The Walt Disney Company has been under fire after it was revealed that it donated to the GOP sponsors of Florida’s “Don’t Say Gay” bill. The bill would prevent teachers from mentioning LGBTQ people in elementary schools.
Disney has refused to publicly condemn the measure, and internal emails from company leaders have made it clear they have no plans to do so. They’ve also made it clear that Disney employees are unhappy with the decision.
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An email obtained by Popular Information from the president of Disney’s streaming division, Michael Paull, expressed personal solidarity with the LGBTQ community, but did not take any sort of stance for the company, instead telling employees to go to therapy to deal with the challenges the bill is bringing on them.
Paull said many employees reached out about how personal the “Don’t Say Gay” bill is to them and wrote, “I wanted to let you know I am listening, I hear you, and I stand with you…I made a personal donation to the Human Rights Campaign today.”
He went on to share upcoming diversity events at Disney as well as suggest employees take advantage of the “professionals you can talk to” through the company’s Employee Assistance Program.
After the outcry about Disney’s donations, a statement from the company did not mention the bill but rather focused on promising to produce more “inspiring content” instead, even though the money consumers would pay to watch the content could presumably flow back to GOP politicians who are attacking the LGBTQ community. The statement said creating that content is “the biggest impact we can have.”
All Disney staff also received a memo from CEO Bob Chapek on Monday, which doubled down on the company’s refusal to publicly condemn the “Don’t Say Gay” bill.
“I do not want anyone to mistake a lack of statement for a lack of support,” Chapek wrote. “We all share the same goal of a more tolerant, respectful world. Where we may differ is in the tactics to get there.”
Chapek expressed his belief that “corporate statements do very little to change outcomes or minds” and said “they are often weaponized by one side or the other to further divide and inflame.”
Similar to the public statement, Chapek emphasized that the best way to take a stand is through “the inspiring content we produce” because ” this struggle is much bigger than any one bill in any one state” and as such creating “diverse stories” is the best way to fight back.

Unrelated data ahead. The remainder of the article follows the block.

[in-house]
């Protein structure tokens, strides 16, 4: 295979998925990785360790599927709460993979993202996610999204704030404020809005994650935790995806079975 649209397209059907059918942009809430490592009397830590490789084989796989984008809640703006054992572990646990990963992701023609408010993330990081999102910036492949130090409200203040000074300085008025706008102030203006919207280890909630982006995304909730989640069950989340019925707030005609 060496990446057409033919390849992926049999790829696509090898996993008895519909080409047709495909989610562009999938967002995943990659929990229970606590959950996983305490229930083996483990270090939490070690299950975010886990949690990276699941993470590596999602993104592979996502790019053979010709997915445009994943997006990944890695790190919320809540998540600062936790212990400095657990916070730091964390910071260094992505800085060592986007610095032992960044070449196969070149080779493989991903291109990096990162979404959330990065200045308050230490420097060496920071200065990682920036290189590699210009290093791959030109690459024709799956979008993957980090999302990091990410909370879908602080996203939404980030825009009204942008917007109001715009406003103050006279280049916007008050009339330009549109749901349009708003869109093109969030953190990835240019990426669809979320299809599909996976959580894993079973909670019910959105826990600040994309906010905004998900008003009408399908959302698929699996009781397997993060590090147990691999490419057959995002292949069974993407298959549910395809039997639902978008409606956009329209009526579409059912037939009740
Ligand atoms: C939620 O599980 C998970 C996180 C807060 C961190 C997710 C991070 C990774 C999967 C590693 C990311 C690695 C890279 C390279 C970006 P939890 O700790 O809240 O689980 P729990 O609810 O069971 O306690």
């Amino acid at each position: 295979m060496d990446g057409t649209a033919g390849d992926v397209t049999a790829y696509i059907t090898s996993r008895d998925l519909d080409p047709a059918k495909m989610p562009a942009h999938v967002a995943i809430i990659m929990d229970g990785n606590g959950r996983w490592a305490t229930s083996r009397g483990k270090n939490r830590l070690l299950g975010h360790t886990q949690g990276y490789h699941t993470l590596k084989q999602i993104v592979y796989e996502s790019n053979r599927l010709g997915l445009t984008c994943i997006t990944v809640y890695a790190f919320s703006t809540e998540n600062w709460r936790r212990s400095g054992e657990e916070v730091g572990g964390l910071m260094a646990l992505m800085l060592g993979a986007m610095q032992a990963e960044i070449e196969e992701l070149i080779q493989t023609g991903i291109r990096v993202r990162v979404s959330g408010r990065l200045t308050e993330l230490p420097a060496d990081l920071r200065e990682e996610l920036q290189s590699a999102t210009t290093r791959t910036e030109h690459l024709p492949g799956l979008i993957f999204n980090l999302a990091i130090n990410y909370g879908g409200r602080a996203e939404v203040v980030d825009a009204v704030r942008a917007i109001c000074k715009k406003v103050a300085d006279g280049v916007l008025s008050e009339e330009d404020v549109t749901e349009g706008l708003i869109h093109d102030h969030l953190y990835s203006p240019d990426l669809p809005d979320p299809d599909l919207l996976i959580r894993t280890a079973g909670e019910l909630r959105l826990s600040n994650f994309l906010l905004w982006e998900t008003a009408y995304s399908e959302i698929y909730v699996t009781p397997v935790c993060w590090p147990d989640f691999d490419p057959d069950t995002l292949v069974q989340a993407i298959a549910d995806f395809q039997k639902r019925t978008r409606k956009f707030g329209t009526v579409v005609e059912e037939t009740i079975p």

But Disney has often shied away from LGBTQ representation in its offerings.
Disney movies have frequently touted the “first gay character” in their films and cartoons. Most roles have gone to straight actors and the characters are often deliberately ambiguous; male characters are made flamboyant and relationships are hinted at but never explored.
Still, LGBTQ representation is growing in Disney content, which Chapek argued was enough, touting the overall diversity of Disney entertainment.
”Encanto,’ “Black Panther,’ ‘Pose,’ ‘Reservation Dogs,’ ‘Coco,’ ‘Soul,’ ‘Modern Family,’ ‘Shang-Chi,’ ‘Summer of Soul,’ ‘Love, Victor.’ These and all of our diverse stories are our corporate statements—and they are more powerful than any tweet or lobbying effort,” Chapek claimed.
Employees disagree and have been urging the company to speak out under the hashtag #DisneySayGay.
Disney animation writer Benjamin Siemon posted a video about a teacher who helped him realize there was nothing wrong with being gay.
“It made a huge impact on my life,” he said, adding that if the “Don’t Say Gay” bill had been reality during his childhood, “I would have been left alone and scared.”
“I love working for Disney…They’re starting to include more LGBT characters that let kids know that being gay is alright, but when they have donated to the sponsors and co-sponsors of the ‘Don’t Say Gay’ bill and they have made no position against this bill and they are going to continue donating to these politicians, they are essentially saying that this bill is ok.”
He emphasized the pain the bill will cause kids and urged Disney to take a public stand against it and also to stop donating to its sponsors and co-sponsors.
“Disney, please say gay,” he said.
— Benjamin Siemon (@BenjaminJS) March 6, 2022
Voice actor Brock Powell added that it “Breaks me in pieces that a company that literally pays me to speak is paying to keep me silent by funding puritanical Anti-LGBTQIA+ politicians.”
Never been quiet about my love of Disney over the years but being loud about my own identity as a queer human took YEARS. Breaks me in pieces that a company that literally pays me to speak is paying to keep me silent by funding puritanical Anti-LGBTQIA+ politicians #DisneySayGay
— Brock Powell (@brocktocks) March 7, 2022
Actor Lilan Bowden also expressed solidarity with Siemon, saying, “I LOVED being a part of a Disney Channel show known for featuring gay characters AND storylines! The “Don’t Say Gay” bill will be DETRIMENTAL to LGBTQIA+ kids…hoping the company or more ppl in the company take action against this hateful bill.”
I LOVED being a part of a Disney Channel show known for featuring gay characters AND storylines! The “Don’t Say Gay” bill will be DETRIMENTAL to LGBTQIA+ kids. I’m with @benjaminJS, hoping the company or more ppl in the company take action against this hateful bill. #DisneySayGay https://t.co/jMYdWjniw8
— Lilan Bowden (@yourfriendLilan) March 7, 2022